Friday, October 31, 2014

To the House 135 (DNF) - September 27, 2014

Summary
Combining the Pine to Palm 100 and the To the House 135 was by far the most ambitious and challenging running endeavor I have attempted. I had a great day at Pine to Palm (P2P), but trying to do it again two weeks later was really tough. Mentally, I was excited and motived for this run, but physically, I simply wasn't recovered or prepared. In the days after P2P, I was battling some hip and quad issues on my left side. Rather foolishly, I ran too much in-between as I thought I felt good enough to run. By mile 30, I was hurting and feeling all the miles. My quads were destroyed from flat, endless farm roads. However, I managed to grind through another 70 miles before dropping just past the 100 mile mark. At this point, it was clear it was going to be very difficult for me to make the 36 hour cutoff. With that in mind and after some other unforeseen circumstances, I was done. Of course, I am disappointed to have not finished, but I am still proud to have completed the 100 mile distance twice in two weeks. However, this run was never about myself, and instead was about raising awareness and donations for the Ronald McDonald Houses of the Central Valley. In fact, the goal was to run from the house in Bakersfield to the one in Madera. Regardless of my DNF, over $8,000 was raised, and therefore, it can only be considered a success. Here is the strava file.

Race Report
About 10-months ago, my friend David invited me to join him and few friends to run from Bakersfield to Madera in order to raise donation for the Ronald McDonald Houses. David had done this last year, however, it was more of a run among friends. This year the event has grown into an official event with Elemental Running race directing. There were eight relay teams and five solo runners. Unfortunately, I had trouble finding a crew, which was necessary since there were no aid stations. With that said, David and I decided to run together and share the same crew vehicles consisting of David's family.

At 5:00AM we started from the Bakersfield RMH and made our way through the city streets to the central valley farms. Our crew vehicle would simply drive five miles ahead at a time, where we could refill our bottles and stay on top of our nutrition. It was dark when we started, and just as we got out of the city, the sun started rise. It was a nice sunrise rising over the Sierra foothills to the east.

Shortly after starting, my hip and quad were bothering me, but it wasn't getting worse so I remained optimistic. We ran the vast majority of the first 20 or 30 miles. And since it had been a while since I had seen David, we had plenty to talk about. He had just run Headlands 100 two weeks ago, so we figured we would be in similar condition to run together. It was also great to meet the other solo runners include Nate Moore, Ed Ettinghousen and Brian Recore. Brian and Nate were pushing strollers with all of the gear attempting a self-supported run, while Ed is trying to break the record for the most 100 milers in one year. I think this was 20-something, unbelievable. I have no words for that, especially after attempting two 100s in two weeks myself.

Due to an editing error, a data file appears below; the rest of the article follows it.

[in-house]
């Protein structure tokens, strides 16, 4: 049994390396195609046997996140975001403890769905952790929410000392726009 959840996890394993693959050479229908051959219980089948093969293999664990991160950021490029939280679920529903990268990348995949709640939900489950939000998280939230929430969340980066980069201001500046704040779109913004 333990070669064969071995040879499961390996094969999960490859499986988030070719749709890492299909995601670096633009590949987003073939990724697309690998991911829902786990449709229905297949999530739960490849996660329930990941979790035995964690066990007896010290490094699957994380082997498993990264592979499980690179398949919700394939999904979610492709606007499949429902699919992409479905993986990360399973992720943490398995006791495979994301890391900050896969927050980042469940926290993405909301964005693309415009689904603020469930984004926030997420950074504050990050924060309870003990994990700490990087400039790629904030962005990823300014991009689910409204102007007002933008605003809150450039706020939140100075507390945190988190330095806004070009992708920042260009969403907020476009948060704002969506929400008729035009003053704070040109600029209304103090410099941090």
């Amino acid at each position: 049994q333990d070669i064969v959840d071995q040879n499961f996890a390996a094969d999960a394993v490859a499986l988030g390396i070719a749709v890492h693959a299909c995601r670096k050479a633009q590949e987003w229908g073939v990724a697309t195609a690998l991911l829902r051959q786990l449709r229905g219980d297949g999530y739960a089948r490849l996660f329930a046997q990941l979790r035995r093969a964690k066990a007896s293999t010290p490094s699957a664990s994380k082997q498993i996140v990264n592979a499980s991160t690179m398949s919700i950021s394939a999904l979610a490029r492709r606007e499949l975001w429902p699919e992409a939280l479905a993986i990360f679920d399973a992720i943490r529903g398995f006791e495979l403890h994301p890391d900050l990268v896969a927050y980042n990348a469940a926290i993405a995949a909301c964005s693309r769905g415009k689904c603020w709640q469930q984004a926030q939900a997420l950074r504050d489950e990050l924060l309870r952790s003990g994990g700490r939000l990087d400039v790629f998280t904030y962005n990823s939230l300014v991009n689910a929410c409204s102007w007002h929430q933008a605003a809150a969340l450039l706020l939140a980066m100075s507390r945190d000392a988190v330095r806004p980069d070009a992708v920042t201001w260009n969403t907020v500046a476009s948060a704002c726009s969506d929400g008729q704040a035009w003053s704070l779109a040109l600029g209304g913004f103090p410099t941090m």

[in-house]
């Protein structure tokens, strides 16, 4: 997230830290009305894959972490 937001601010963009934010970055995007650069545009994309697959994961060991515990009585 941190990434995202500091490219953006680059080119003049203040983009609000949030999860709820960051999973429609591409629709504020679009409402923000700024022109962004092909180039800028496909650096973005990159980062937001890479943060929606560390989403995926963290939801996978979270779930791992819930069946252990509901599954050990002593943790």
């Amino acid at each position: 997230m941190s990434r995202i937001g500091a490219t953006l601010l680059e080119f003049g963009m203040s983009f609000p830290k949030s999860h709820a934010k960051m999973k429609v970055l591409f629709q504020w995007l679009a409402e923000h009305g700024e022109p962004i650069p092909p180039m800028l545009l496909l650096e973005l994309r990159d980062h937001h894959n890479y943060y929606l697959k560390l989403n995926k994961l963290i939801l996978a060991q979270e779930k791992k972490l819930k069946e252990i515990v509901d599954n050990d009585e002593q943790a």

Early miles with Rudy, a relay runner. Photo Lori Thull
Especially since David and I had raced two weeks ago, we ran too much in the beginning. It was clear by mile 30, my body was breaking down. My quads were shot from all the flat, road miles. My body is more conditioned for mountain running, not necessarily flat roads. It is a different workout, and I was finding this out the hard way. By Mile 40, David and I were incorporating more walking breaks, but we did a good job of keeping each other honest and moving forward.

There was hardly any scenery, just endless farm roads as far as the eye could see. We ran through fields of orange and almond trees and vineyards. We grabbed some grapes off the vine, rinsed them and ate them. This was such a nice treat, especially when I ran low on water. The weather was quite nice, and the 80 degree temperatures were rather cool for the area this time of year. There wasn't a cloud in the sky, so I took advantage of the shade offered by the orange and almond trees to stay cool. This trick makes a huge difference.

The sun started to set around mile 60, and we actually sat for an extended period of time to have somewhat of a dinner. Throughout the day, I was consuming real food with an occasional gel. Since my effort was fairly low, I wasn't afraid to eat real food, and regularly at a tortilla with peanut butter. I continued eating a couple tortillas with peanut butter and a Dr. Pepper, which surprisingly proved to be a great treat.

After about 15 minutes we carried on, running on and off into the night. My body was destroyed, especially my quads, and I was struggling to hold 10 minute pace while running. It is amazing how hard 10 minute pace can feel sometimes.

Peanut butter and tortillas! Photo: Lori Thull